11. Perez’s run of 37 race finishes in a row came to an end in Azerbaijan when he retired with accident damage; the record for most races classified in succession continues to be held by Nick Heidfeld (41).

12. After never qualifying and finishing inside the top 10 in the same race before this season, Esteban Ocon has achieved that feat six times in the first 11 Grands Prix.

Constructors’ championship: 5th (41 points)
Drivers’ championship: 11th Felipe Massa (23 points), 12th Lance Stroll (18 points), 22nd Paul Di Resta (0 points, one race)

13. Williams has laboured through its worst first half to a season since 2013, when it scored just five points for the entire campaign. Its 41 points at the mid-season break compares unfavourably to 94 (2016), 151 (2015) and 135 (2014) at the same stage of the year over the previous three seasons.

14. With 260 F1 starts, Felipe Massa sits sixth on the all-time participation list – but is just third on the 2017 grid behind Fernando Alonso (281) and Kimi Raikkonen (262).

15. Lance Stroll’s third-place finish in Baku made the Canadian rookie the youngest-ever podium finisher in F1 history (18 years, 239 days).

Constructors’ championship: 9th (11 points)
Drivers’ championship: 15th Fernando Alonso (10 points), 18th Stoffel Vandoorne (1 point), 23rd Jenson Button (0 points, one race)

16. It’s the third season of McLaren’s troubled re-marriage with Honda engines, and the sad news is that things are going from bad to worse; from 17 constructors’ championship points at the mid-point of the 2015 season rose to 38 last year, the team has managed just 11 in the first 11 races of 2017.

17. In his 10 races this season (remembering he missed the Monaco GP to compete in the Indianapolis 500), Fernando Alonso has a paddock-high six non-finishes, one of which was technically a non-start after his car failed on the formation lap for the Russian Grand Prix.

18. It took Stoffel Vandoorne 10 races before he out-qualified a teammate this season, taking eighth on the grid for the British Grand Prix at Silverstone.

Toro Rosso
Constructors’ championship: 6th (39 points)
Drivers’ championship: 9th Carlos Sainz (35 points), 17th Daniil Kvyat (4 points)

19. Toro Rosso sits sixth in the constructors’ championship with 39 points at the mid-year break, only two points behind Williams; only once before has Red Bull’s B-team finished that high in its 11 previous seasons (sixth in 2008, when Sebastian Vettel took the team’s only victory to date).

20. Carlos Sainz has out-scored Daniil Kvyat 77 points to eight in the 28 races they’ve been teammates since the Spanish Grand Prix of 2016.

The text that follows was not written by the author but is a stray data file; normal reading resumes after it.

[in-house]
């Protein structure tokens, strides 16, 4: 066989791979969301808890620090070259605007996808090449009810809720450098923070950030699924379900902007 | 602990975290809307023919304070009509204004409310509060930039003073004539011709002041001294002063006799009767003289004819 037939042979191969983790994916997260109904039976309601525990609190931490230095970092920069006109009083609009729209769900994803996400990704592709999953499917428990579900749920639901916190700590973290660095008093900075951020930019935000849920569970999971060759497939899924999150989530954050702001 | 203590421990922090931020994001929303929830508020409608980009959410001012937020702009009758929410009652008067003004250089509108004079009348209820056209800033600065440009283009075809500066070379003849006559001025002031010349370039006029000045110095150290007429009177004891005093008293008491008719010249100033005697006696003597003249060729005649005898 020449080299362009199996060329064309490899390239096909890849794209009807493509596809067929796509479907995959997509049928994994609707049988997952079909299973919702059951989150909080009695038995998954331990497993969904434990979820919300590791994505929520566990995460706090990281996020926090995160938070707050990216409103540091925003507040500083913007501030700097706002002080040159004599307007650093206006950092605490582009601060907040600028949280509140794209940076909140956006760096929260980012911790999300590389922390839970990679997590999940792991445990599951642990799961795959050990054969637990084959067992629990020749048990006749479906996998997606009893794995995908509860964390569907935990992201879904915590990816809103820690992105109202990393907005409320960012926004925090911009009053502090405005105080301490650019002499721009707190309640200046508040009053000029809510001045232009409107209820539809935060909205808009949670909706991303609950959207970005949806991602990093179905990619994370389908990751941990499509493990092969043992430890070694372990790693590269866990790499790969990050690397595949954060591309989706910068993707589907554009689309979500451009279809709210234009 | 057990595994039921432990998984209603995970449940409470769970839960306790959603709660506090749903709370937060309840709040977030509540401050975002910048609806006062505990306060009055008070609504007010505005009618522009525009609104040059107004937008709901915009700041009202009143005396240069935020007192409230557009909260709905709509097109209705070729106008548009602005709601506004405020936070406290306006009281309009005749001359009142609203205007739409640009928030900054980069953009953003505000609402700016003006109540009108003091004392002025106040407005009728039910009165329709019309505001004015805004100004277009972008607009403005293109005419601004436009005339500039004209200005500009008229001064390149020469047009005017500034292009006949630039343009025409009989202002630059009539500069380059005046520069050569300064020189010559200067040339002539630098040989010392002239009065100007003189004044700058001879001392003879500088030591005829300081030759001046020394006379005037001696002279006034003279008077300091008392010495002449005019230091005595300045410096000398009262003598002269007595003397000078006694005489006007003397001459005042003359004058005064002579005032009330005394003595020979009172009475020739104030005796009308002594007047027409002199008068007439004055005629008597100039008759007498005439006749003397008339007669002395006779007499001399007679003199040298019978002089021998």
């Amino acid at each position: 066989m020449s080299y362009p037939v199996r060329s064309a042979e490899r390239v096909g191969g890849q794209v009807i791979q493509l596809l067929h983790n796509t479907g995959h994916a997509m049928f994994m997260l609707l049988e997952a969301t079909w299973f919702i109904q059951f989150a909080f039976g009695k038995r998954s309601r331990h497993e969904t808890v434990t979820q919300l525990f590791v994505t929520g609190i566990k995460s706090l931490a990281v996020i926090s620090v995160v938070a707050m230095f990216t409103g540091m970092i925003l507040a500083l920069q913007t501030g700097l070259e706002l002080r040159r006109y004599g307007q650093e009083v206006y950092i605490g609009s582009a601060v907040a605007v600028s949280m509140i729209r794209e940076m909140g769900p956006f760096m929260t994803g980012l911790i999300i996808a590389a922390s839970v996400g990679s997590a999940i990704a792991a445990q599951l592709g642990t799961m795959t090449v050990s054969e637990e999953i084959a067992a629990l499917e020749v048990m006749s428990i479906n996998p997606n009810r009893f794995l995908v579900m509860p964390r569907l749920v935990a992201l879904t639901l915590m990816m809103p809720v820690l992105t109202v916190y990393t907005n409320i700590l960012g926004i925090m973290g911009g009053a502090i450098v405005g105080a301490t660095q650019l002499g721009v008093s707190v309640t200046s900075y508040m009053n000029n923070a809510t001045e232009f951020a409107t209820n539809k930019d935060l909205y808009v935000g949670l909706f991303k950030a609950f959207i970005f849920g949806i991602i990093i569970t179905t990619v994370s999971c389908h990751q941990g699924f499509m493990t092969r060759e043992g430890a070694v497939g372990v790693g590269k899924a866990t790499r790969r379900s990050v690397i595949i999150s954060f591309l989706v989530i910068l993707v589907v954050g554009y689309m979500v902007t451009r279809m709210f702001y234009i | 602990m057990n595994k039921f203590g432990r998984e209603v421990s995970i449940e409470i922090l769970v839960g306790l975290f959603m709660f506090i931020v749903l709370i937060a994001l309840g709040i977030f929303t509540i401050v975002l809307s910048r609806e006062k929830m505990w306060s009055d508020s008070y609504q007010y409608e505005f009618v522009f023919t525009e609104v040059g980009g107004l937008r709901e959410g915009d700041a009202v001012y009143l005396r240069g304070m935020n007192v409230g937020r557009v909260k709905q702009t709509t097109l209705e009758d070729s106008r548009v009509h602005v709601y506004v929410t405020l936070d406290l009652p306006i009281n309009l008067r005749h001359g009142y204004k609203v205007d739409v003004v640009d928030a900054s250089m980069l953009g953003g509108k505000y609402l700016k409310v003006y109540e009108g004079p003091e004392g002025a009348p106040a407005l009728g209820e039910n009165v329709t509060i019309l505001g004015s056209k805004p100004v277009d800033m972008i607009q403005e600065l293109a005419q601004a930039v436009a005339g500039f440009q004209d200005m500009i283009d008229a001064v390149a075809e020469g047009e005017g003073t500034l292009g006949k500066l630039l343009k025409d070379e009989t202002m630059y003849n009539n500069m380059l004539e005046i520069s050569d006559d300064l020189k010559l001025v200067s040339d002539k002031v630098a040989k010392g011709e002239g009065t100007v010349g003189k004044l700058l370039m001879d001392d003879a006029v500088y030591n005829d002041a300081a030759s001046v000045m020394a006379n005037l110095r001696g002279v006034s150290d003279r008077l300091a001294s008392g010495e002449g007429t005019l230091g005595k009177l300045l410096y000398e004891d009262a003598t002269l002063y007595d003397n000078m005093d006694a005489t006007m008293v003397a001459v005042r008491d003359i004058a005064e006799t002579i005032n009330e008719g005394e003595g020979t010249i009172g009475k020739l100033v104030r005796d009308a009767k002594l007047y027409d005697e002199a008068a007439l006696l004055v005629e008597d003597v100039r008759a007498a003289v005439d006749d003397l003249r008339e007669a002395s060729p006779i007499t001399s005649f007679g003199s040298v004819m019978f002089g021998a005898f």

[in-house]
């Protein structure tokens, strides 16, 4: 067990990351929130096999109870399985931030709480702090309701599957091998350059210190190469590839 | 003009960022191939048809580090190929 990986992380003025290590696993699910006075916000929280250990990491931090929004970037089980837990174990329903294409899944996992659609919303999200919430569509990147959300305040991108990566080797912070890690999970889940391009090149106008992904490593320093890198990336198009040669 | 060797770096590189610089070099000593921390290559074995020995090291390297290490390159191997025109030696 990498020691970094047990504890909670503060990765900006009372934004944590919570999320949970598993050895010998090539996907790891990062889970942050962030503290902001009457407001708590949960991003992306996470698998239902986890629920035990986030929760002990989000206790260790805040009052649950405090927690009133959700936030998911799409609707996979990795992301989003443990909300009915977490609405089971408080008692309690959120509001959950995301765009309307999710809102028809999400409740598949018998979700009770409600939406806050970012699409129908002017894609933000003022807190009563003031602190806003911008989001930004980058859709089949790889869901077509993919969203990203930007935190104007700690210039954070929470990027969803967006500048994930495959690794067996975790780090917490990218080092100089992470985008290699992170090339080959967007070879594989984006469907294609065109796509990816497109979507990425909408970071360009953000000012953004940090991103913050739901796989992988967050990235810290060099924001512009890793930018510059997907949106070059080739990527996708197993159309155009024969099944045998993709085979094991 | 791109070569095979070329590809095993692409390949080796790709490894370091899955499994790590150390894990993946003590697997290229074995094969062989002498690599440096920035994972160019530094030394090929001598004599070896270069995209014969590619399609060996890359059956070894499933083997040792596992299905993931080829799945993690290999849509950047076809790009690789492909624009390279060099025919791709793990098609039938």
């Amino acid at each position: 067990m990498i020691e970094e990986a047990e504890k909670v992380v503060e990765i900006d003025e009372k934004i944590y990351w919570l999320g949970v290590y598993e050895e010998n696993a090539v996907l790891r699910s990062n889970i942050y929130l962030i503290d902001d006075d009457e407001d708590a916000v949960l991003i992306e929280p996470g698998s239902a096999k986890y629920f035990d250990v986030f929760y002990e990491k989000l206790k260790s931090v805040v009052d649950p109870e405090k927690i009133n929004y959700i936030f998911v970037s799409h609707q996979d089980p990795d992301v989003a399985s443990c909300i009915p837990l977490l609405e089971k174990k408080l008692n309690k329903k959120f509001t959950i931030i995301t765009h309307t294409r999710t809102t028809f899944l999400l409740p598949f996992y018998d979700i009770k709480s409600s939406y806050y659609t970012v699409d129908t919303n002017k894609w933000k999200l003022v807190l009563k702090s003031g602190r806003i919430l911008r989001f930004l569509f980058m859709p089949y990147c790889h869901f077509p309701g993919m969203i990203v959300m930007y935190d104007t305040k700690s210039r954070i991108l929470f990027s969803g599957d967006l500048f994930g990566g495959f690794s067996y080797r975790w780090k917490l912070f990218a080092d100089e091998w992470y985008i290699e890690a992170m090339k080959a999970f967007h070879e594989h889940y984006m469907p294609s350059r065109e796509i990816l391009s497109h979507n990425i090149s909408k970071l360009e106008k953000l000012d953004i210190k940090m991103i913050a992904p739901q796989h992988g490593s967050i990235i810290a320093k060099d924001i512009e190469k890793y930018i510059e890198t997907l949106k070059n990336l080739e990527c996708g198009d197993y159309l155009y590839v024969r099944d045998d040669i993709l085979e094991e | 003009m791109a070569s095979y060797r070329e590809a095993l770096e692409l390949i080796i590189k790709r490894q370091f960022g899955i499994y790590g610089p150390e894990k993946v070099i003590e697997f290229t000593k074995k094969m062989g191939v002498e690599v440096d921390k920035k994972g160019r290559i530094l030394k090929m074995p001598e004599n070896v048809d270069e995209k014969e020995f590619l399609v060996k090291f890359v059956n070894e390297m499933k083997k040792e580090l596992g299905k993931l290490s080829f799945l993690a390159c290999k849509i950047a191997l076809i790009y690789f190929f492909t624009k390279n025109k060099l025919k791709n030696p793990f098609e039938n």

21. While Sainz leads Kvyat 35-4 in points this year, it’s the Russian who has held sway in their head-to-head qualifying battle (6-5).

Constructors’ championship: 7th (29 points)
Drivers’ championship: 13th Romain Grosjean (18 points), 14th Kevin Magnussen (11 points)

22. Eleven races into its second F1 season, Haas has already scored as many points (29) as it managed in its entire 2016 debut campaign.

23. After scoring points five times in 21 races last year, Romain Grosjean has already matched that tally in just 11 Grands Prix this season.

24. With no appearances in Q3 yet this season, Kevin Magnussen’s most recent top-10 qualifying performance remains the final race of the 2014 season for McLaren, where he started ninth in Abu Dhabi.

Constructors’ championship: 8th (26 points)
Drivers’ championship: 10th Nico Hulkenberg (26 points), 19th Jolyon Palmer (0 points)

25. With 26 points in the opening 11 races, Renault has easily surpassed last year’s tally of eight points with half the season remaining.

26. Nico Hulkenberg is the only driver to have an unblemished qualifying head-to-head record over his teammate (11-0) this season.

27. Since scoring his sole F1 point in 31 races for 10th place in Malaysia last year, Jolyon Palmer has finished 11th – one place outside the points-paying spots – three times in 2017 (Monaco, Canada, Austria).

Constructors’ championship: 10th (5 points)
Drivers’ championship: 16th Pascal Wehrlein (5 points), 20th Marcus Ericsson (0 points)

28. While Sauber sits 10th and last in the constructors’ championship, its cars have only occupied the back row of the grid at two of the 11 races this season (Canada and Austria).

29. Stuck in last place in the drivers’ championship of the regular drivers, Marcus Ericsson is on a 39-race run of finishes outside the top 10 and world championship points.

30. Eighth for Pascal Wehrlein in Spain was Sauber’s best race finish since Felipe Nasr was sixth in the 2015 Russian Grand Prix, a span of 30 races.

The F1 mid-term report

Who has starred, who has slumped and who needs to step up at the halfway stage of the F1 season?


The verdict on Formula One so far in 2017? Pretty positive. There’s genuine competition between teams for race wins and the drivers’ championship, which there hasn’t been in some time, and the new-for-2017 regulations have delivered monstrously fast and mean-looking cars that look spectacular on track (but struggle to overtake one another, as the Hungarian GP made very evident). Add to that the craziest race in recent times in Azerbaijan when Daniel Ricciardo saluted, and there’s a lot to like.

What’s more, the look and feel of an F1 weekend in the post-Ecclestone era has been a breath of fresh air. Ladies and gentlemen, social media! Actual vision from inside a drivers’ briefing! Something extra for the fans at a race weekend! It’s been quite the eye-opener.